November 25-28, 2014 

Over the last decades, digital sky surveys performed with dedicated telescopes and finely tuned wide field cameras, have revolutionized astronomy. They have become the main tool to investigate the nearby and far away universe, thus providing new insights in the understanding of the galaxy structure and assembly across time, the dark components of the universe, as well as of the history of our own galaxy. They also have opened the time domain leading to a new understanding of the transient phenomena in the universe.

The astronomical community is pursuing ambitious programs using new and planned facilities both ground based (e.g. SDSS, VST, VISTA, Skymapper, DEC@BLANCO and LSST) and from the space (cf. EUCLID). These technologically challenging efforts are producing an unprecedented synoptic (multi wavelength and multi epoch) view of the universe. Needless to say, the ever increasing amount, quality and complexity of the data has also lead to a stronger connection with other fields of the human endeavor such as databases technology, computer sciences, advanced statistics and machine learning.

By providing public access to top quality data, digital surveys have also changed the every day practice of the astronomical community who do not need as much as in the past to have direct access to large observing facilities. The full scientific exploitation of these surveys has also triggered significant advances in technology (both from the space and from the ground) and in the field of multi object spectroscopy.

The conference aims at summarizing the results from the main current and past digital sky survey projects and at discussing how these can be used to inspire ongoing projects and better plan the future ones. For this reason the conference will be articulated in long review talks and a small number of shorter contributed talks.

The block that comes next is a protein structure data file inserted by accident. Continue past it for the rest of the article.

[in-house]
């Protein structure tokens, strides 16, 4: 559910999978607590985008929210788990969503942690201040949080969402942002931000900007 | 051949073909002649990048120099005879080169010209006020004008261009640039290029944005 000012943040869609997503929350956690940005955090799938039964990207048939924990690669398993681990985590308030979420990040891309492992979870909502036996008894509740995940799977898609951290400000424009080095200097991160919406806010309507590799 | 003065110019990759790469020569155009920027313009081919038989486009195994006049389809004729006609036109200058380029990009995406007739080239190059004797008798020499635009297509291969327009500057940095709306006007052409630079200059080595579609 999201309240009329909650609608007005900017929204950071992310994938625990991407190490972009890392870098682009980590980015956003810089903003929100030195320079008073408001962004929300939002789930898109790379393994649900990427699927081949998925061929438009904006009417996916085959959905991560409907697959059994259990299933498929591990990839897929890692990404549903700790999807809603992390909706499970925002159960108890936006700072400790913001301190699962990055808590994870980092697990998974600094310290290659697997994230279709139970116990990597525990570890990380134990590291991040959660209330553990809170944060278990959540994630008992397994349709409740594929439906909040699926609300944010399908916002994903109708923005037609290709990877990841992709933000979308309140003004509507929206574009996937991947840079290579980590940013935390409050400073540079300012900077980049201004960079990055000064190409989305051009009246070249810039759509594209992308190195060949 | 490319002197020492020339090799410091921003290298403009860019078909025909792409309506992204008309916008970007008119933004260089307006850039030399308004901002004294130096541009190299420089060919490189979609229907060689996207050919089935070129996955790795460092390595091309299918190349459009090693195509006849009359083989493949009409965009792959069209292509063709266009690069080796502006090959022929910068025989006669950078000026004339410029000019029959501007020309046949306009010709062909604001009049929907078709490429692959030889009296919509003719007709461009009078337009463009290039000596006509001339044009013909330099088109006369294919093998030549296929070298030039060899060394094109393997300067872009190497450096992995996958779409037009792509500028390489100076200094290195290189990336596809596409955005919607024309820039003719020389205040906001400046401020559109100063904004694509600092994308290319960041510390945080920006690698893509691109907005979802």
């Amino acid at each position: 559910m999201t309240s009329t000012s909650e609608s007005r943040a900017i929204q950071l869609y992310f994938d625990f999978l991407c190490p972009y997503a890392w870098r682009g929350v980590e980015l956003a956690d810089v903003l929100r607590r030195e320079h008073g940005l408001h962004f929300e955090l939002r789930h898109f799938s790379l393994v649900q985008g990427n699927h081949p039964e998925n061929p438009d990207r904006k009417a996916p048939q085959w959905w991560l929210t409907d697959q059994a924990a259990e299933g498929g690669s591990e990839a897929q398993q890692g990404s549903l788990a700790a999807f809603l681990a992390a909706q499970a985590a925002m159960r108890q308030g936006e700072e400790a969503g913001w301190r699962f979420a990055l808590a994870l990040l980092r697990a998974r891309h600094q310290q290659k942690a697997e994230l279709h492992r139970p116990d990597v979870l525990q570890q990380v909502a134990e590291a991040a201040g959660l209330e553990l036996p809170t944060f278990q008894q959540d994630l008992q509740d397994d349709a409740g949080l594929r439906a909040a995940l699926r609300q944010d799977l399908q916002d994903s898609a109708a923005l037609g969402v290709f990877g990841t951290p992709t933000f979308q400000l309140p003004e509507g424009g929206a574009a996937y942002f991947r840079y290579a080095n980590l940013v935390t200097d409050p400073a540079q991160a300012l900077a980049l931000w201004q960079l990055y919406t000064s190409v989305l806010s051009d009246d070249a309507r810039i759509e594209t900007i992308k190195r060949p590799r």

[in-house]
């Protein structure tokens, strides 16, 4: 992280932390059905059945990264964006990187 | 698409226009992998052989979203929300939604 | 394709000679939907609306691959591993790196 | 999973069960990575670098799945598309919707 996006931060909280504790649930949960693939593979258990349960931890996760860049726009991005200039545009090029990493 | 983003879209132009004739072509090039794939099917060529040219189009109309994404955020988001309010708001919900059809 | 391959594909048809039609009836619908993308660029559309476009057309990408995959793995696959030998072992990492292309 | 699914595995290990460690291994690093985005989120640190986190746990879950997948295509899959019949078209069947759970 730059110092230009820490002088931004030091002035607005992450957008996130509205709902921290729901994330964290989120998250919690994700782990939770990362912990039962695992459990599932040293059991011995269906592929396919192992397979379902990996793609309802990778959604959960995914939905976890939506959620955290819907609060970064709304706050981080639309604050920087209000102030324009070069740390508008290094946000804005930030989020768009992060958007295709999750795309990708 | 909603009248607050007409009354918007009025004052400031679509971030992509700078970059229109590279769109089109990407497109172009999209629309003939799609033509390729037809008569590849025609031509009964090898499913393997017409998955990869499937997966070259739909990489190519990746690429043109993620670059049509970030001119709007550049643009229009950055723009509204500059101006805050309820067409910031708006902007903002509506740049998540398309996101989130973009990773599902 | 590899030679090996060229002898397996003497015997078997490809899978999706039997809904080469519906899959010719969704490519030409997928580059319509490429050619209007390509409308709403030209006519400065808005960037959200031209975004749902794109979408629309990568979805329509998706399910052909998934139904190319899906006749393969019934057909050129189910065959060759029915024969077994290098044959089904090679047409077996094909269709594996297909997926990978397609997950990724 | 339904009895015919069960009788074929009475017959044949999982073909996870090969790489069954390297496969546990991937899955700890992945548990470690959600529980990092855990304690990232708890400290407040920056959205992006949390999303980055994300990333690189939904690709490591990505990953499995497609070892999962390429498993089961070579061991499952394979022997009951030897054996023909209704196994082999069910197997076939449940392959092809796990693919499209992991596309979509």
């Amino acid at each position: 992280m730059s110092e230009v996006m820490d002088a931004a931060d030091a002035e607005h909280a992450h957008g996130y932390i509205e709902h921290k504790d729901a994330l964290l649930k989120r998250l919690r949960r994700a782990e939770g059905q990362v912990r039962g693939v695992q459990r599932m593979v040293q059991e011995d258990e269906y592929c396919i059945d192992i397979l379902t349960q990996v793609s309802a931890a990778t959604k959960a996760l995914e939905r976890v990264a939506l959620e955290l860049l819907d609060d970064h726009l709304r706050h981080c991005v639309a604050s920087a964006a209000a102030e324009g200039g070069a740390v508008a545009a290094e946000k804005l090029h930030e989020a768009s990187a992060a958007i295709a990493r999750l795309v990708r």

The conference will take place 30 years after the 78th IAU Colloquium, “Astronomy with Schmidt Telescopes” organized at the Asiago Observatory by Massimo Capaccioli who has just turned 70. The conference will therefore be the best venue where to celebrate his life long involvement in the progress of our science

The Venue

The Observatory of Capodimonte is located on top of a hill dominating the vibrant bay of Naples with a wonderful view of the Vesuvio and the pearls of the gulf, Sorrento and Capri. The event program of the conference will include visits to the historical centre of Naples and to Pompei.

For hotel reservations and info on how to reach the Observatory, click here

Jointly organized by:

Department of Physics - University Federico II in Napoli
INAF - Osservatorio Astronomico di Capodimonte - Napoli